The CHRB's much tightened rules surrounding thyroxine use went into effect earlier this year.

“If the VMB truly believed that Thyro-L was prohibited in use by the FDA as misbranded, why didn't they simply pick up the phone and call the CHRB,” says Casey. “They've been aware of the concerns surrounding Thyro-L since 2013.”

As a non-FDA approved drug, thyroxine overlaps another key area of conflict between the two agencies-the use of non-FDA approved compounded medications, which is permitted in veterinary practice in California.

So, where does the conflict arise?

Look no further than the CHRB's own Rule 1867 (b) which states that “the possession and/or use on the premises of a facility under the jurisdiction of the Board of any drug, substance or medication that has not been approved by the United States Food and Drug Administration (FDA) for use in the United States.”

The veterinary medical board appears to interpret that rule categorically, stating in complaints against several backstretch veterinarians how no compounded drugs are FDA approved, even if compounded from FDA approved parent drugs.

The list of drugs the CHRB prohibits–at least according to the veterinary board–includes commonly used compounded medications like dantrolene, used on horses that tie-up, and naquasone, which ameliorates swelling.

Crucially, the CHRB's own interpretation of its rules follows existing state law, leaving the door open to backstretch practitioners using compounded medications so long as they contain FDA-approved parent drugs.

Indeed, just last month–seemingly with this interpretive discord in mind–the agency issued an advisory to its relevant stakeholders stating that while compounded medications are not FDA approved, the CHRB's “longstanding interpretation” of rule 1867 “is that lawfully prescribed, compounded medications which are manufactured according to Federal and State guidelines do not violate this regulation.”

The advisory continues: “The CHRB recognizes that compounded medications are necessary for the safe and effective treatment of horses. These medications contain approved Federal Food and Drug Administration (F.D.A.) substances, which have been compounded to achieve proper dosages for safe and effective equine treatment and are necessary for equine veterinarians to effectively treat various medical conditions.”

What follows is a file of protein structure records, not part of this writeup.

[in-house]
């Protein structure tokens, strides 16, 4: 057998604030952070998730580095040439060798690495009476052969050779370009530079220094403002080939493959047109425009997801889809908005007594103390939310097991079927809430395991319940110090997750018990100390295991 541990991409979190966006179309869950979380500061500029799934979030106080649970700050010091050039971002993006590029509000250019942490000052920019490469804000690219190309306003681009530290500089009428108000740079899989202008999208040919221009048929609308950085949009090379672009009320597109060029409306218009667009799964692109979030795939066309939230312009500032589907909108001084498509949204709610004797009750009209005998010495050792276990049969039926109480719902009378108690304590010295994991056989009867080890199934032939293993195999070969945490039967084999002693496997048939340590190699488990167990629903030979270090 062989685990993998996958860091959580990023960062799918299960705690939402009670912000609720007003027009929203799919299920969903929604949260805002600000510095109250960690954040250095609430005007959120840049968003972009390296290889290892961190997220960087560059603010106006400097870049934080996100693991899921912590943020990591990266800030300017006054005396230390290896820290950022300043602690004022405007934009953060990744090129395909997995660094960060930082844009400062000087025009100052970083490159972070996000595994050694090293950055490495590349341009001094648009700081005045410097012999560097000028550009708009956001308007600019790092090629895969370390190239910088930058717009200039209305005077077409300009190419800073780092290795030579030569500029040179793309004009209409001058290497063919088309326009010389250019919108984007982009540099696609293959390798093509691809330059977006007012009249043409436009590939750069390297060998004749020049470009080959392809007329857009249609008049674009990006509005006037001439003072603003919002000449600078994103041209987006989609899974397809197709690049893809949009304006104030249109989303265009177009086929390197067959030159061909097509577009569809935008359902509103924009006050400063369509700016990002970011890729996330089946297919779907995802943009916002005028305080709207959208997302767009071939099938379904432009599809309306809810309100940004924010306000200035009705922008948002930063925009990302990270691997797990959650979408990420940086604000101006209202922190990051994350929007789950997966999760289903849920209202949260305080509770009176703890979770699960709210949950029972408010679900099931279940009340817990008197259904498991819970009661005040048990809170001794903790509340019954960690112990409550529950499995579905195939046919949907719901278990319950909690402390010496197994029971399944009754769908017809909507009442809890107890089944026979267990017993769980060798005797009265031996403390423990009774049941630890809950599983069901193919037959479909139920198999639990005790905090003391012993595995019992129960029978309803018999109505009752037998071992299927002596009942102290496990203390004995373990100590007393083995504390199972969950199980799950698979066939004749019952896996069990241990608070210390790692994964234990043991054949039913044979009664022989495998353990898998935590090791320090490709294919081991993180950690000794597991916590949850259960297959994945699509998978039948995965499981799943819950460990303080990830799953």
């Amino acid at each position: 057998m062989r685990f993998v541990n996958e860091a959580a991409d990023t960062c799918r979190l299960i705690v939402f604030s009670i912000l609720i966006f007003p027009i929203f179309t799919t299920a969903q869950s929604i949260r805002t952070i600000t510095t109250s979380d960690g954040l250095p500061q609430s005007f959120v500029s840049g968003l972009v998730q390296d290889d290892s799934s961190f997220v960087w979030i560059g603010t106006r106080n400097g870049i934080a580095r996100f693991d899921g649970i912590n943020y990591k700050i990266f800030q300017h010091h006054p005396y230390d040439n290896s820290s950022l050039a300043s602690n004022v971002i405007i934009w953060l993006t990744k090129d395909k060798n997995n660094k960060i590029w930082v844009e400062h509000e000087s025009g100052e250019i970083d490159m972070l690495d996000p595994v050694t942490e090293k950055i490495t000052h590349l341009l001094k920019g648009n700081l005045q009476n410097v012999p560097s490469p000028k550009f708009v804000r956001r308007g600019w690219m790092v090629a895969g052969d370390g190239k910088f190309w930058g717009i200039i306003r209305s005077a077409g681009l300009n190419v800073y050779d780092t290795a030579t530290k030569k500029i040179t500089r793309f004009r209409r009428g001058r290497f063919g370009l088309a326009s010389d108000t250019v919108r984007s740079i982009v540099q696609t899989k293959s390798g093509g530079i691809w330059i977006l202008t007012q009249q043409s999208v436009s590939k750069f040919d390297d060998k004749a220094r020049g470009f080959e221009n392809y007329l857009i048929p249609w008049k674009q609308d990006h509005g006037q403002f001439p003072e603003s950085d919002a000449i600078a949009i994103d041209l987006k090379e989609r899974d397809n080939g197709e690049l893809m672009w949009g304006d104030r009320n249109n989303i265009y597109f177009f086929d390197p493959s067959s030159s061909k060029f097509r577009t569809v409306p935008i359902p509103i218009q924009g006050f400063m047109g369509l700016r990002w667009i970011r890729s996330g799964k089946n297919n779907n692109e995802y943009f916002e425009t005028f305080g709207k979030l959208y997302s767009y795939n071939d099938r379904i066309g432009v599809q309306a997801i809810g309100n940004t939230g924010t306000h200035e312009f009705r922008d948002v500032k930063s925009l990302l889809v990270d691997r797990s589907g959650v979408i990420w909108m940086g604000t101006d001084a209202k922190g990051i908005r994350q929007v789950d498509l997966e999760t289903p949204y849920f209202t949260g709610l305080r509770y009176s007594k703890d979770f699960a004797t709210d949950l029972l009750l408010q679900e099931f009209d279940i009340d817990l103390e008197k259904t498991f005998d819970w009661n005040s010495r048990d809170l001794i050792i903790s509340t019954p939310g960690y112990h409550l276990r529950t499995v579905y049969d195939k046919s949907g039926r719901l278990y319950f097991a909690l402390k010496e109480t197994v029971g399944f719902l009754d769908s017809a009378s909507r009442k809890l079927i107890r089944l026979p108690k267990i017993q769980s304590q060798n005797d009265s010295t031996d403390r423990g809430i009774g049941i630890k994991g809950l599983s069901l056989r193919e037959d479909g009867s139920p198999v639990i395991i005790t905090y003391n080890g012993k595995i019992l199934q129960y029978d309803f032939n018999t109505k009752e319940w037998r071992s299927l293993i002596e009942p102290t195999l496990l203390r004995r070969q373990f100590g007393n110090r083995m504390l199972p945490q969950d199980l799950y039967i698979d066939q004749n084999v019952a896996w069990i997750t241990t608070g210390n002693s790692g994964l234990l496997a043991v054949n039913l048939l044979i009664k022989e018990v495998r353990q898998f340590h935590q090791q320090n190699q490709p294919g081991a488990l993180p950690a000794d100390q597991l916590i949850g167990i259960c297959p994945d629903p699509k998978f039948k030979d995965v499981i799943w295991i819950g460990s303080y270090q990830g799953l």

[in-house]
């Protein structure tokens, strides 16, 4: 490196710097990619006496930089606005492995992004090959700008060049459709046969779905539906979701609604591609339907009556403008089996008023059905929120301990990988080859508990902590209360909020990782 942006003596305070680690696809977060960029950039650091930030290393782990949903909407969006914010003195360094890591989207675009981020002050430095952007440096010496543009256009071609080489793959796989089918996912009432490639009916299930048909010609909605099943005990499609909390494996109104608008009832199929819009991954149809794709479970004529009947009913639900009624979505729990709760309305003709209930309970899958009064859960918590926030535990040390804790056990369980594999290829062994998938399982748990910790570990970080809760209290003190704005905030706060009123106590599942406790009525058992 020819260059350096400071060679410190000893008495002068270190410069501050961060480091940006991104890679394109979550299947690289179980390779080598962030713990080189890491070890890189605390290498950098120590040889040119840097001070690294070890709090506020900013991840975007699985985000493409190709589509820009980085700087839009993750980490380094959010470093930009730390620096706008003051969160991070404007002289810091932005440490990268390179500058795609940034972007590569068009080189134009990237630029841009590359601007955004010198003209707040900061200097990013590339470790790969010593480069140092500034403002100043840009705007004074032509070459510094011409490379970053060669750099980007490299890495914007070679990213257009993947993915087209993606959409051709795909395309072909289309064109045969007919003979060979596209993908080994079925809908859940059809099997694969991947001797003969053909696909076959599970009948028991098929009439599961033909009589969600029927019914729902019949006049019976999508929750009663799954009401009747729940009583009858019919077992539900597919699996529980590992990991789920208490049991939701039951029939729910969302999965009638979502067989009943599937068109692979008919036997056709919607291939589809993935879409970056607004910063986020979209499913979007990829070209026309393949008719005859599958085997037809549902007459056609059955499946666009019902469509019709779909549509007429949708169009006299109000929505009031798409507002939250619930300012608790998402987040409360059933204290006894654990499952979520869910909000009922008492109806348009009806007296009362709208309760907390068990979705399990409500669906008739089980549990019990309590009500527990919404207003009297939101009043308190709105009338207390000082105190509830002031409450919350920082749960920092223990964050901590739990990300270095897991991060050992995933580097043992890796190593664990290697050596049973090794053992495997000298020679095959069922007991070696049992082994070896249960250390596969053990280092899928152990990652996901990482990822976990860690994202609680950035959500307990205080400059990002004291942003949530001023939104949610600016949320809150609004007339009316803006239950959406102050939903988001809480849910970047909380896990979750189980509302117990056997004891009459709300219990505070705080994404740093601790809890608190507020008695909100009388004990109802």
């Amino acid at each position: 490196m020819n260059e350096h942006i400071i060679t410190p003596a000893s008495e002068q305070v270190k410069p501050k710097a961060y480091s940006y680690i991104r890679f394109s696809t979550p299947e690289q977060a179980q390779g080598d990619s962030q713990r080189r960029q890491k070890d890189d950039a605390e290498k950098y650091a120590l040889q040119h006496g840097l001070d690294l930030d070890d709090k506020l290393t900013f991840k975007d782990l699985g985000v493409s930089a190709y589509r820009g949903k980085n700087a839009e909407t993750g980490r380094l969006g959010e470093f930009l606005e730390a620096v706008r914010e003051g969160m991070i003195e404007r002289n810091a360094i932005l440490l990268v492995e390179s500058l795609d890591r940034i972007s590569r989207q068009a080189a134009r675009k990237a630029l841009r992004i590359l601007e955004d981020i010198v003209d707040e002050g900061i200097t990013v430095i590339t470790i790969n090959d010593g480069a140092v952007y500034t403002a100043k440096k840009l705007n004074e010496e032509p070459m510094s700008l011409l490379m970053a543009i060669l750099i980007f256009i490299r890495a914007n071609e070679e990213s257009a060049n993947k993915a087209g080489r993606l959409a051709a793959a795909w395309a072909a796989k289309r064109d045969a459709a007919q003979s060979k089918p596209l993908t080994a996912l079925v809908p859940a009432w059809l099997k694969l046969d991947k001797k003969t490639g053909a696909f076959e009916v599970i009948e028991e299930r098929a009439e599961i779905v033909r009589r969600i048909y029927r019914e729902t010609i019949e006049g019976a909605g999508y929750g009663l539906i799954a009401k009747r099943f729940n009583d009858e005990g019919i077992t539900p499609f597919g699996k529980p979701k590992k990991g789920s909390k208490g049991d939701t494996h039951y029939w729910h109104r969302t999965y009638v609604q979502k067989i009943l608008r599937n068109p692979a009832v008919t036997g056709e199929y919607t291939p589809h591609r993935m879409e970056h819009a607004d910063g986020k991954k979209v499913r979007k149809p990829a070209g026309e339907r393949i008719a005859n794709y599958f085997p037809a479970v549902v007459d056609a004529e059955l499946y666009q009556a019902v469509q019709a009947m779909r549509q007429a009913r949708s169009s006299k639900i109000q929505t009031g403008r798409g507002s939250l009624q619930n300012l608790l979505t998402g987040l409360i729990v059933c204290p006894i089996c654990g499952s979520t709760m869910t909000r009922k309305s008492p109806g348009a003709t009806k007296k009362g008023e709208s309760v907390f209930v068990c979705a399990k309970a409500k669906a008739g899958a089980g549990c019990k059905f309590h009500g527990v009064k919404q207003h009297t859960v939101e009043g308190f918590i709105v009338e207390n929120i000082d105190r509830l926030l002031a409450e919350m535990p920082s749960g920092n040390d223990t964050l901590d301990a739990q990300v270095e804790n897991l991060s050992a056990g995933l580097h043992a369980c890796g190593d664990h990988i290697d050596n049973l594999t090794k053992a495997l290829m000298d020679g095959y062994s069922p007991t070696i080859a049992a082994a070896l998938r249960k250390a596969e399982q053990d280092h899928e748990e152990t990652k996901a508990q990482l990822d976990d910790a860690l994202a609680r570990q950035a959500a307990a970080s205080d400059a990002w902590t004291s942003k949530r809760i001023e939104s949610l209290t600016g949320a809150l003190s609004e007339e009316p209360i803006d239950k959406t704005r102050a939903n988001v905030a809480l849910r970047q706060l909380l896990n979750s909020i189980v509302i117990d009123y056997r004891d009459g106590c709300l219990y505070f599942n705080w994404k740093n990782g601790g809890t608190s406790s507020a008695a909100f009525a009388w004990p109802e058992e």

Furthermore, the CHRB has never filed a complaint for violation of 1867 (b), according to CHRB spokesperson, Mike Marten.

Which leads to the final area of tension-how to define the proper veterinarian-client-patient relationship on a racetrack backstretch.

As the veterinary medical board sees it, no veterinarian can prescribe, dispense or administer a medication without first performing three main tasks: examining the patient and documenting the findings, establishing and documenting a diagnosis, then communicating the best course of treatment with the client.

Among the list of common medications that backstretch practitioners allegedly issued without first performing these tasks includes acepromazine, a tranquilizer used routinely to keep horses calm, and GarstroGard, used to treat stomach ulcers.

But backstretch practitioners and performance horse veterinarians voice frustration with what they see as the VMB's narrow interpretation of this relationship.

The problem arises, says Ramey, because the Veterinary Medicine Practice Act-the overarching rules by which all licensed veterinarians must comport their business-is almost entirely geared around small animal practice.

“The practice act doesn't really address herd health,” says Ramey, who added the American Veterinary Medicine Association (AVMA) is currently reviewing its model practice act to possibly address this. “In herd health, animals aren't always treated individually every time.”

Indeed, California's current laws are “far easier to understand and follow for small animal practitioners (who typically see individual animal patients in a brick-and-mortar context) than they are for veterinarians who treat herds, such as equine or livestock veterinarians,” wrote Dan Baxter, executive director of the California Veterinary Medical Association (CVMA), in an emailed response to questions.

Another wrinkle in the picture, say experts, concerns the currently routine prophylactic use of certain medications in performance horses to avoid injury and the onset of common training-driven ailments.